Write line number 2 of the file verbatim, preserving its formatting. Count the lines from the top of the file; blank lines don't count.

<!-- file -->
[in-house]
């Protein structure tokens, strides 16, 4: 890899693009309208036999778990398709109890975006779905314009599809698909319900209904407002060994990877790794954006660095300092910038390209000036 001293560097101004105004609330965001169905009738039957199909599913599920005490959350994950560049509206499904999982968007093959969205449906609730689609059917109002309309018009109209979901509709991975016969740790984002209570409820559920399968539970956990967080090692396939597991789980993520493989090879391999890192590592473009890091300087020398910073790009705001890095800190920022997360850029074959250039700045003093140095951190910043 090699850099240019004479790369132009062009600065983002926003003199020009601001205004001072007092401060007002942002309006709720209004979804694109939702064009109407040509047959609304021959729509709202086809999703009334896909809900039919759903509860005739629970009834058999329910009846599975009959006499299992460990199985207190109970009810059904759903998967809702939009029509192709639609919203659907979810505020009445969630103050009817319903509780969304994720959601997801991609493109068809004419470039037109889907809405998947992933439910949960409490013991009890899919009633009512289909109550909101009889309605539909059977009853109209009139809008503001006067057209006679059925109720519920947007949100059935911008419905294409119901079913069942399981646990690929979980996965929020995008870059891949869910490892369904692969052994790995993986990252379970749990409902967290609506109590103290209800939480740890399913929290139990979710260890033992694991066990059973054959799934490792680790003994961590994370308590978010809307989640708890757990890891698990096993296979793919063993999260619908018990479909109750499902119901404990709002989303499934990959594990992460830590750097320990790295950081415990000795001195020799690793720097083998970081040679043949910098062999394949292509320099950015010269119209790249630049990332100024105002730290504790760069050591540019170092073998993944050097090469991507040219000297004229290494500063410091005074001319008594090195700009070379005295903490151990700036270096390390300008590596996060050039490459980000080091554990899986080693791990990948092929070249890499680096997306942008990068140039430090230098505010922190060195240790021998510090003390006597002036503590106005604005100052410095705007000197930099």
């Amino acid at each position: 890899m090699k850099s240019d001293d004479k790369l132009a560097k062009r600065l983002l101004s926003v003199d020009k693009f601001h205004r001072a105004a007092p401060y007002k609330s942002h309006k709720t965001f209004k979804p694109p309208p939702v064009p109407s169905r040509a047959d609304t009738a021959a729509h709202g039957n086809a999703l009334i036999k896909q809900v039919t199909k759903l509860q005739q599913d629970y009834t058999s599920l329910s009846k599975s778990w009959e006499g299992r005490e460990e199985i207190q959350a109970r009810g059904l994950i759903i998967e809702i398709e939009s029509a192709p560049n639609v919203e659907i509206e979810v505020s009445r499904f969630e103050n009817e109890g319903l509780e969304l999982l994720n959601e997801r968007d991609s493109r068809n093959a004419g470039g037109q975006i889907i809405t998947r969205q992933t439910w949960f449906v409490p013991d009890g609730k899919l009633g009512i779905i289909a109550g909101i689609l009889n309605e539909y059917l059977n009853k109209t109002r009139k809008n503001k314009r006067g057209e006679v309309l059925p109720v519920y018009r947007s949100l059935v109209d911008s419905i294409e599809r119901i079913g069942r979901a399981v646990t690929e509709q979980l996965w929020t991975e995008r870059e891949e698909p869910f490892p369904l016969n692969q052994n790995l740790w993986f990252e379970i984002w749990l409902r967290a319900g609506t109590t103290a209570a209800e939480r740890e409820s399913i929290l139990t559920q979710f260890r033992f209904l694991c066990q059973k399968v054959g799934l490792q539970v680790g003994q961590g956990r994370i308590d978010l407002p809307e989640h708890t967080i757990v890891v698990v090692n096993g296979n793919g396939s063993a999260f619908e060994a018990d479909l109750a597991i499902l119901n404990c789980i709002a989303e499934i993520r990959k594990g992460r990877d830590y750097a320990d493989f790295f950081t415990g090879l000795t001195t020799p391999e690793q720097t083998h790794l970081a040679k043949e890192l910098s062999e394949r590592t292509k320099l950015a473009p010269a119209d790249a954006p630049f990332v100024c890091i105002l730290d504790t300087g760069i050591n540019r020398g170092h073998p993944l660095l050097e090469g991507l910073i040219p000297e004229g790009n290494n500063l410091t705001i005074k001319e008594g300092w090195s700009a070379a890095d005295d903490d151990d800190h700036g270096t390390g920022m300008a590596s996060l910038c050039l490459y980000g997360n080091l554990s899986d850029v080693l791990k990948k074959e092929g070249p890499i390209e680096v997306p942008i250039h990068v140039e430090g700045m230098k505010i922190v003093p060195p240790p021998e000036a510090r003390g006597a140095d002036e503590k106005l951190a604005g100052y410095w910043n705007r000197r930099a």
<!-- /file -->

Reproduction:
């Protein structure tokens, strides 16, 4: 890899693009309208036999778990398709109890975006779905314009599809698909319900209904407002060994990877790794954006660095300092910038390209000036 001293560097101004105004609330965001169905009738039957199909599913599920005490959350994950560049509206499904999982968007093959969205449906609730689609059917109002309309018009109209979901509709991975016969740790984002209570409820559920399968539970956990967080090692396939597991789980993520493989090879391999890192590592473009890091300087020398910073790009705001890095800190920022997360850029074959250039700045003093140095951190910043 090699850099240019004479790369132009062009600065983002926003003199020009601001205004001072007092401060007002942002309006709720209004979804694109939702064009109407040509047959609304021959729509709202086809999703009334896909809900039919759903509860005739629970009834058999329910009846599975009959006499299992460990199985207190109970009810059904759903998967809702939009029509192709639609919203659907979810505020009445969630103050009817319903509780969304994720959601997801991609493109068809004419470039037109889907809405998947992933439910949960409490013991009890899919009633009512289909109550909101009889309605539909059977009853109209009139809008503001006067057209006679059925109720519920947007949100059935911008419905294409119901079913069942399981646990690929979980996965929020995008870059891949869910490892369904692969052994790995993986990252379970749990409902967290609506109590103290209800939480740890399913929290139990979710260890033992694991066990059973054959799934490792680790003994961590994370308590978010809307989640708890757990890891698990096993296979793919063993999260619908018990479909109750499902119901404990709002989303499934990959594990992460830590750097320990790295950081415990000795001195020799690793720097083998970081040679043949910098062999394949292509320099950015010269119209790249630049990332100024105002730290504790760069050591540019170092073998993944050097090469991507040219000297004229290494500063410091005074001319008594090195700009070379005295903490151990700036270096390390300008590596996060050039490459980000080091554990899986080693791990990948092929070249890499680096997306942008990068140039430090230098505010922190060195240790021998510090003390006597002036503590106005604005100052410095705007000197930099």